They are amazing athletes, and it was so inspiring to compete alongside them. They pushed me to do the best I could, and I never wanted to let either of them down. They were probably the two actor-competitors I was most concerned about not wanting to disappoint, because they set such a high standard with their ability. They are also both wonderful men, and I thoroughly enjoyed getting to know them a little bit. I love when someone you admire turns out to exceed your expectations when you meet them — rather than being a letdown. They both exceeded. Such admiration for both of them still.
Any friendships that still last today?
Not really, but I’m still in touch a bit with Greg and Randi (Oakes) via Facebook and have crossed paths with Ed Asner, Robert Conrad, Erin Gray and a few others. Always fond memories when we see each other. I also did flying trapeze with Randi for Circus of the Stars, so we bonded more during that 12-week rehearsal period.
When you were competing in the Battles (1979-81), women’s sports were not that big. There was Martina Navratilova and Chris Evert in tennis, and that was about it. Who did you admire?
I did watch tennis — loved Martina and Chris. Having ridden and jumped horses for years, I always loved that it’s possibly the only sport where men and women compete evenly. And many times, the women win. Also loved figure skating, so I admired skaters like Dorothy Hamill, Tai Babilonia. My mom was an acrobat, so I always watched gymnastics when Nadia Comaneci was dominating. She was magic.
Your mother was an acrobat?
Yes. She grew up in England. My grandfather was a gymnast as a young man and made the British Olympic team on rings. He wasn’t able to go ... athletes had to pay their own way, and he couldn’t afford it. But he then worked as a coach at an athletic club building human pyramids, etc., taught hand-to-hand balancing. From the time my mom and her brother were little, he taught them, and they began touring England, doing vaudeville shows as an acrobatic team. When I was young, my grandfather taught me and my sister a few “moves.”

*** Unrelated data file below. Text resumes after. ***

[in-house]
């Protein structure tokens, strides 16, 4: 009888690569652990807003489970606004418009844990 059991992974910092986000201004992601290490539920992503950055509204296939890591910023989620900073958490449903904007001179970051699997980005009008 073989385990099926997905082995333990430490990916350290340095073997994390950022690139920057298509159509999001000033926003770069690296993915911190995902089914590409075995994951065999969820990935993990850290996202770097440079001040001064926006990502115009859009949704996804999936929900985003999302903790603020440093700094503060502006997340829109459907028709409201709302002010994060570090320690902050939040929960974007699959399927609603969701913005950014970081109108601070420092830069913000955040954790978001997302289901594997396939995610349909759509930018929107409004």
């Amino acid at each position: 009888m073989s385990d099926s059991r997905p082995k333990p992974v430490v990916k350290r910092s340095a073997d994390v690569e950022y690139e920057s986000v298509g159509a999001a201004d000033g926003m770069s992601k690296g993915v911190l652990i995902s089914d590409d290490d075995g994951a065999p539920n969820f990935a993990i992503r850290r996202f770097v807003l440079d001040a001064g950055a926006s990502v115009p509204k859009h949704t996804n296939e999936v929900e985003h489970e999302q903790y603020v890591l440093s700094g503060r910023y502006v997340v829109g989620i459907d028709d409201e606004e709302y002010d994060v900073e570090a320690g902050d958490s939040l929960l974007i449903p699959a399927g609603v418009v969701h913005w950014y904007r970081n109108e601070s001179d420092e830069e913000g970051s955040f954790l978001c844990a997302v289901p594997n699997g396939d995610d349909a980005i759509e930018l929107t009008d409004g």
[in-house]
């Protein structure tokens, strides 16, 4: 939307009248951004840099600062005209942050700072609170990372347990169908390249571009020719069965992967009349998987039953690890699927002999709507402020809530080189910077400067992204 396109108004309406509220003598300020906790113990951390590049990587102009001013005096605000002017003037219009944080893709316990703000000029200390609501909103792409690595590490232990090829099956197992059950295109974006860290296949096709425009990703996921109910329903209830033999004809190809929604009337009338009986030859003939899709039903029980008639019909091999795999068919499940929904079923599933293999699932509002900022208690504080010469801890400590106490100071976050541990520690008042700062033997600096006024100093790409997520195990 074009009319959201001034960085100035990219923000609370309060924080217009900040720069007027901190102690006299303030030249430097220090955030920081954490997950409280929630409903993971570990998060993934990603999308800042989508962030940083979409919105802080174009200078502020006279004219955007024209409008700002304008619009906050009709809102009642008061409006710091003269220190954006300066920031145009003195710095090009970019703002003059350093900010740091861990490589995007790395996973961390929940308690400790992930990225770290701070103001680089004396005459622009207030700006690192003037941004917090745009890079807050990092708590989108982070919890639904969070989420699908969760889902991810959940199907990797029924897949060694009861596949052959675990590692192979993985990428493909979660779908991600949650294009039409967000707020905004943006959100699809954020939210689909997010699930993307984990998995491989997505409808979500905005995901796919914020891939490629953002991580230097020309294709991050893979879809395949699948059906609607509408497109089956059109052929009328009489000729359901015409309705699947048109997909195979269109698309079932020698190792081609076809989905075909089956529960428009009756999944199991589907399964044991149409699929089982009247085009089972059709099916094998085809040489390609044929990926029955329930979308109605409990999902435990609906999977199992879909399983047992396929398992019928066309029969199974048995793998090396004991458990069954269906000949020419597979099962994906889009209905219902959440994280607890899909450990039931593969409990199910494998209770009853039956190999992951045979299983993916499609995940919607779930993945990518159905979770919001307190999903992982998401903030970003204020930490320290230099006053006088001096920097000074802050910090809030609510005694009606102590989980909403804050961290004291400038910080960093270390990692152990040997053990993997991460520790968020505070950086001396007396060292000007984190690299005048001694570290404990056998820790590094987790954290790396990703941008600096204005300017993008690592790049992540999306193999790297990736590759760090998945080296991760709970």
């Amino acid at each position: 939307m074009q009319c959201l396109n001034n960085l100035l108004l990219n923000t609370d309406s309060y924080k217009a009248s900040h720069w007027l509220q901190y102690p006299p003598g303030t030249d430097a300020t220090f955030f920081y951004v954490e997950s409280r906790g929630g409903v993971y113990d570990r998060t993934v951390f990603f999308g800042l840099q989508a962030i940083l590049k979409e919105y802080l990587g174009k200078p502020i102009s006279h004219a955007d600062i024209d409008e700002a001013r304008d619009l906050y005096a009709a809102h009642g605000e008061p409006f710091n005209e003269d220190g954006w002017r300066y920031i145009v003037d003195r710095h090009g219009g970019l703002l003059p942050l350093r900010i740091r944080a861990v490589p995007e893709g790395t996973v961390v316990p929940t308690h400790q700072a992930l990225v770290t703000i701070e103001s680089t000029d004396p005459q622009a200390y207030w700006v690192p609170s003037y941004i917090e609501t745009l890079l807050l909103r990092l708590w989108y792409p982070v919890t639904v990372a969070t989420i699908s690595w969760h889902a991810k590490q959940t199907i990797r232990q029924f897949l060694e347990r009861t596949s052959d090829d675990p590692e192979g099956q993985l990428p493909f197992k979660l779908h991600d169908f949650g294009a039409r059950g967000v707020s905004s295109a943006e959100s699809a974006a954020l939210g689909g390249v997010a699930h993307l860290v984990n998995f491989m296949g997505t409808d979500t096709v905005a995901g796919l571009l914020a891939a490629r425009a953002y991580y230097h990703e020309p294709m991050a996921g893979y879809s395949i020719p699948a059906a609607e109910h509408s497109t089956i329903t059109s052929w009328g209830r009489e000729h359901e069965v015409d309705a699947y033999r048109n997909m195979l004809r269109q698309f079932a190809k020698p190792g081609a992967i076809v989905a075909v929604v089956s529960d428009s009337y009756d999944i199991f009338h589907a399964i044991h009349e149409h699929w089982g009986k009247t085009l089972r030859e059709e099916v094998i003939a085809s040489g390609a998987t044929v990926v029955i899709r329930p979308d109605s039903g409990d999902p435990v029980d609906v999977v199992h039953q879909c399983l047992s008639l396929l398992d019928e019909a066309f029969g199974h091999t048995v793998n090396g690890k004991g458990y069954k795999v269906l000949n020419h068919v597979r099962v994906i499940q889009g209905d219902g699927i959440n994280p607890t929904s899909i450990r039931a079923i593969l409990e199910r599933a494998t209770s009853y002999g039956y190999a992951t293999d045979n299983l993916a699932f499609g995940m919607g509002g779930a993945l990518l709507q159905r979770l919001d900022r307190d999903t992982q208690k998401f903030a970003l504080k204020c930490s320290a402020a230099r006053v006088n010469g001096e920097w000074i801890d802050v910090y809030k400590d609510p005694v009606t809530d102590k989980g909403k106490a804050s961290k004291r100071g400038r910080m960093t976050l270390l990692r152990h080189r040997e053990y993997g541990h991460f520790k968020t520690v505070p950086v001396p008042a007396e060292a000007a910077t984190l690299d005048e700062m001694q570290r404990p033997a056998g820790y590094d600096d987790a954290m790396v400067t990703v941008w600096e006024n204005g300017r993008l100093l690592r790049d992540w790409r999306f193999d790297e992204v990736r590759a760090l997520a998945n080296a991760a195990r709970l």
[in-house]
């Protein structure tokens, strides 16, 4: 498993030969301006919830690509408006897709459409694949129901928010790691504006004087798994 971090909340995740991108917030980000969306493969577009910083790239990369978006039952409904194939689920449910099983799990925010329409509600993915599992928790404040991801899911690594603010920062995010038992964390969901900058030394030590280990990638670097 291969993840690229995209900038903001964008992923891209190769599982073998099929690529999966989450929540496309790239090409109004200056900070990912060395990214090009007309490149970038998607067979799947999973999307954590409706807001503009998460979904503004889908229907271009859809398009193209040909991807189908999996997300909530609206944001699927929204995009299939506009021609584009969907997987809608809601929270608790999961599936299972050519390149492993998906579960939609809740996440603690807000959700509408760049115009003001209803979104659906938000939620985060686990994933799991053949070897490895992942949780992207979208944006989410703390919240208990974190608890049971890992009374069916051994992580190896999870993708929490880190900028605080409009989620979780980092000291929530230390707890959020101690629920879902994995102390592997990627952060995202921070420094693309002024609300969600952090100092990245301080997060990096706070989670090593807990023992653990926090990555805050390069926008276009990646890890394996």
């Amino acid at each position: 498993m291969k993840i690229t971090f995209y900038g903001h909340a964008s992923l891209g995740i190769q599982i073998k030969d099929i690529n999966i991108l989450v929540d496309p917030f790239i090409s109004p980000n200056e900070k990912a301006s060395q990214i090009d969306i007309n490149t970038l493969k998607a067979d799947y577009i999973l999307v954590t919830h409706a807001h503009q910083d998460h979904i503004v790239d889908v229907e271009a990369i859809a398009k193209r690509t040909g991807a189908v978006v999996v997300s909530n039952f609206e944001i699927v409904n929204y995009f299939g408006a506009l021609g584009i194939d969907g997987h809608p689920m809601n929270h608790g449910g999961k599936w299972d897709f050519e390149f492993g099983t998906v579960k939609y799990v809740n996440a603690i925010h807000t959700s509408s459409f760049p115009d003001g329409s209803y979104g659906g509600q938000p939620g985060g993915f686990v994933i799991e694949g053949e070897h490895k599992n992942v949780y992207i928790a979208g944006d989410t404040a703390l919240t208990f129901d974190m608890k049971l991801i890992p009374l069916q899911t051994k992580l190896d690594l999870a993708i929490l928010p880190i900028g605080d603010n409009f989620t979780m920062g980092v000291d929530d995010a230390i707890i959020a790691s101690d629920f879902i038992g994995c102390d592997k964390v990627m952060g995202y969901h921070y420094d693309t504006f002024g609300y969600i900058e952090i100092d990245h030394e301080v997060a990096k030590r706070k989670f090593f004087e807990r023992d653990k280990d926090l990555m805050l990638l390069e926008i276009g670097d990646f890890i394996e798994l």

It was rare that women and girls played sports back then. Were you an athlete mostly because of your parents’ influence?
Hard to say. I had dance lessons as a kid but always loved sports and PE at school. Played softball in a girls league before The Waltons and then our show had a team I played on. Also played on radio station team. Loved competing, I guess. Also started skiing at about 12.
Then lots of the sports were ones I took up because of work or PR events. Started tennis because I started getting invited to celebrity tennis tournaments. Then ski events. Was asked to do a roller skating charity event — there were skaters there from Roller Derby, so I started training with them for fun. The horses were because of a costumer on The Waltons who rode and took me to a horse competition. I fell in love with the sport and starting at 15. Skydiving was because of a stunt for Circus of the Stars as were wing-walking and flying trapeze.
My dad was from Canada and grew up playing hockey. My brother played for years, and I did learn to ice skate but just recreationally.
Was Circus of the Stars a natural fit because of your parents’ background or a little bit scary?
Scary. … I’m not fond of heights. That one was tough. Building the upper body strength to do it took a lot of work. We trained six days a week for about 12 weeks.
How did you select the trapeze or was it selected for you?
I was given the option of flying trapeze or tightrope walking … for some reason, I thought trapeze would be less scary.
How did you become involved in the musical based on Greg Louganis?
I was invited by a fellow writer friend to attend a meeting with Greg. During the meeting, Greg mentioned he was looking to create a musical. I mentioned I had been involved in writing over 50 musicals that have been produced and said if he needed some help, let me know. He took me up on the offer and I have teamed up with his composer/lyricist Patrick Alan Casey (an uber talented singer/songwriter), and the two of us have formed a fabulous collaboration. Greg has been amazing to work with. He will be one of the producers and of course is always available to give us the actual facts, which is invaluable when you’re writing about a real person.
I’ve been on the project for about four years now.
Have you mentioned to Greg that you were a part of two winning swimming relay teams?
I wouldn’t say my swimming skills are something I’d brag about.